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WEST AFRICA





Niger

Sekondi Accra

Niger's political scenrio has more drama and intrigue than a Spike Lee cinema. President Mamadou Tandja was toppled in a popular coup in February 2010 by junta leader Salou Djibo. Then in October 2010, Djibo had two of his most senior officers arrested on suspicion they were trying to unseat him. All the while, the country has been grappling with its worst food crisis in five years and is increasingly plagued by the activities of groups linked to Al Qaeda in the Islamic Maghreb.

The governemnt held a presidential election on March 15, 2011. Mahamadou Issoufou was elected as the president of Niger by defeating Seyni Oumarou, the candidate of the party that used to control power there. Unlike most Arab countries, the elections results in Niger maintained a level of decorum with Issoufou winning less than 58% of the vote while Oumarou garnered 42%. In countries like Algeria, Egypt and Tunisia, where the presidents attained winning percentages as large as 80% to 90% of the votes, figures that are obviously suspect given the latest popular uprisings that have occurred across the region.

Issoufou took office in early April 2011 replacing General Djibo who was in charge of the government on an interim basis. As previously stated, the elections were conducted without significant problems and many commentators praised the smooth transition to a civil administration. The population approved a referendum on a new constitution that limits presidents to two five year terms along with reinstating the position of prime minister. It also ensures greater revenue transparency.

The biggest obstacle to Niger's security has so far been the food crisis in which half the population went hungry during the 2010 lean season. Rains concluded the prolonged drought, but the situation turned into a even worst disaster in August 2010 when severe flooding destroyed crops and left nearly 100,000 people homeless. The 2011 harvest was supposed to look promising, but farmers across the country are now hoping to restock cereals and repay debts. Foreign donors had decreased aid to protest Tanja's bid to stay in power. The European Union (UN) which has approximately $470 million in assistance on hold has re-engaged with interim prime minister Mahamadou Danda.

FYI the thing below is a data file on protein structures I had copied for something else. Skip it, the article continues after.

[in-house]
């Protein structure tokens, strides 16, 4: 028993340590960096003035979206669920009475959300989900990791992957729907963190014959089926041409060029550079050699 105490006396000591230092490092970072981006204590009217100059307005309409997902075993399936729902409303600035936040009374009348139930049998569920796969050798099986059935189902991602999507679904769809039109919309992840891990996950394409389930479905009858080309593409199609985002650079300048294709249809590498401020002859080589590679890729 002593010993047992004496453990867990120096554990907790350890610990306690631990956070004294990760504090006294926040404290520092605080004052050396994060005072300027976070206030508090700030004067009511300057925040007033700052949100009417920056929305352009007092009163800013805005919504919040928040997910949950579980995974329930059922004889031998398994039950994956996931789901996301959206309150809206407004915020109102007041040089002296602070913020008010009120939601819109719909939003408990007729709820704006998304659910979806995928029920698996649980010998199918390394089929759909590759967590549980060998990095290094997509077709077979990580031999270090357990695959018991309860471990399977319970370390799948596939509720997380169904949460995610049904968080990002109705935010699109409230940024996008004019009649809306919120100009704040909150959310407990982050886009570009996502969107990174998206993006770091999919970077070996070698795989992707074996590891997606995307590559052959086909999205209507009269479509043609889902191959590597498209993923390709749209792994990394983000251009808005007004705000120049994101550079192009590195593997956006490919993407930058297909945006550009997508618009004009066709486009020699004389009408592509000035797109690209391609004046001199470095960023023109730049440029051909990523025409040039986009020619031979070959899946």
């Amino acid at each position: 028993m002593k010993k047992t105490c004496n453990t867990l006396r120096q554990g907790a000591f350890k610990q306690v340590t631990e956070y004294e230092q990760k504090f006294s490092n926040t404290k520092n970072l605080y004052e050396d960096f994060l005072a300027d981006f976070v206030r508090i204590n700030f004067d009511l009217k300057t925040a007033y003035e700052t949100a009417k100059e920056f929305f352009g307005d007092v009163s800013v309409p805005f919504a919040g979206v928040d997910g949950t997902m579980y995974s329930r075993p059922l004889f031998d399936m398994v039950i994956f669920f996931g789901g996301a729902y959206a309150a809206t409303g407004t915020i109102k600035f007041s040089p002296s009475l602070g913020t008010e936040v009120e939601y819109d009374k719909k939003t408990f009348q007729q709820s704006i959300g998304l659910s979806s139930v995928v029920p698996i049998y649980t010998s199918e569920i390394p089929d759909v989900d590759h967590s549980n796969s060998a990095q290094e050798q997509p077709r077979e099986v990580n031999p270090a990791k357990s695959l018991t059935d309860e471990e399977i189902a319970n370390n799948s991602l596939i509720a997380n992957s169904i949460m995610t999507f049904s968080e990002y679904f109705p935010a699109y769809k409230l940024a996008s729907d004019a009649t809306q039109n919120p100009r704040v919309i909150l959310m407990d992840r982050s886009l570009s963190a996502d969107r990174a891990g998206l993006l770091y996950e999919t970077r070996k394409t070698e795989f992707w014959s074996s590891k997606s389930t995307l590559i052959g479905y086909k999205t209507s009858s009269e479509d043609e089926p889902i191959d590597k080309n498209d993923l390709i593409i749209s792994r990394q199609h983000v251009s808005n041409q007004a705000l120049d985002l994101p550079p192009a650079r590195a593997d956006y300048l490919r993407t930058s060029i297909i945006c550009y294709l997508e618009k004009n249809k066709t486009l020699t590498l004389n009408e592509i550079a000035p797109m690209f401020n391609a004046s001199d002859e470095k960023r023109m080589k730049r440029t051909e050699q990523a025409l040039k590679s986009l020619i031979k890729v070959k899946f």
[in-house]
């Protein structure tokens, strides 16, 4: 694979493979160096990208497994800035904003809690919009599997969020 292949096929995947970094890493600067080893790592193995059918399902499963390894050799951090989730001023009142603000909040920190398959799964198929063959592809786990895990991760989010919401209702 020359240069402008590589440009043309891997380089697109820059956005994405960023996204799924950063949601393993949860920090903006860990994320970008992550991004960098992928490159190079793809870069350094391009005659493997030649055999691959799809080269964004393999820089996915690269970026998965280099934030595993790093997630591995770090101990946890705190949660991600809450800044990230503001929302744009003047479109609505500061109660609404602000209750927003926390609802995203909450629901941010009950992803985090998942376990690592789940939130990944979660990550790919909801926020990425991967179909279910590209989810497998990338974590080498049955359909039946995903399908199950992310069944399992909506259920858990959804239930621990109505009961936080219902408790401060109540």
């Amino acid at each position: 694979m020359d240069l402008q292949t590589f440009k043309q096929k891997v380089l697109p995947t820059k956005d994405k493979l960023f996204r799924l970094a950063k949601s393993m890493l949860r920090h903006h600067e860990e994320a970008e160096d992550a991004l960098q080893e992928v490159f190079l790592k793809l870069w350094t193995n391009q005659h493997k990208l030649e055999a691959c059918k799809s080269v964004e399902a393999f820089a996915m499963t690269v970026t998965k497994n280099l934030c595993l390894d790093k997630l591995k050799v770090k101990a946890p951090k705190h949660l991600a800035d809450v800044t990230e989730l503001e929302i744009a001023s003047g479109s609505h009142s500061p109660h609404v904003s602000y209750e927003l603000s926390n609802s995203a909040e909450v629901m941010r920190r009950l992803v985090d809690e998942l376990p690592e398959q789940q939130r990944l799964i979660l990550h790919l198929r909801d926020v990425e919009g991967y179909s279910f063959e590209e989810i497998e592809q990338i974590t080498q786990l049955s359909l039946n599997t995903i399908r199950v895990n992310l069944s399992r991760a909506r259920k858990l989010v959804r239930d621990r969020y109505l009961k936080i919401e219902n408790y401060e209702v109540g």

Despite being west africa's largest country and one of the world's poorest nations, Niger is slowing beginning to harness its vast mineral and oil wealth. A junta pledge to reduce corruption in business and politics, was very popular on the street. However, the campaign is unlikely to affect the interests of the government's Chinese and French business associates. France's Areva still dominates the uranium sector, despite moves under Tanja to diversify the investor base.

Niger's quest to become the world's second largest uranium producer have been stymied by delays to Areva's massive Imouraren project. The mine was supposed to start production in 2012 and produce 5,000 tons of uranium annually for 35 years. The project has now been delayed for several years. But the September 2010 abduction of seven foreigners, including several French citizens who worked in the mines around Arlit, is likely to overshadow most other developments.

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Niger's embassy in the United States is at 2204 R Street, NW, Washington, DC 20008 (tel. 202-483-4224/25/26/27) and to permanent mission to the United Nations is at 417 East 50th Street, New York, NY 10022 (tel. 212-421-3260).
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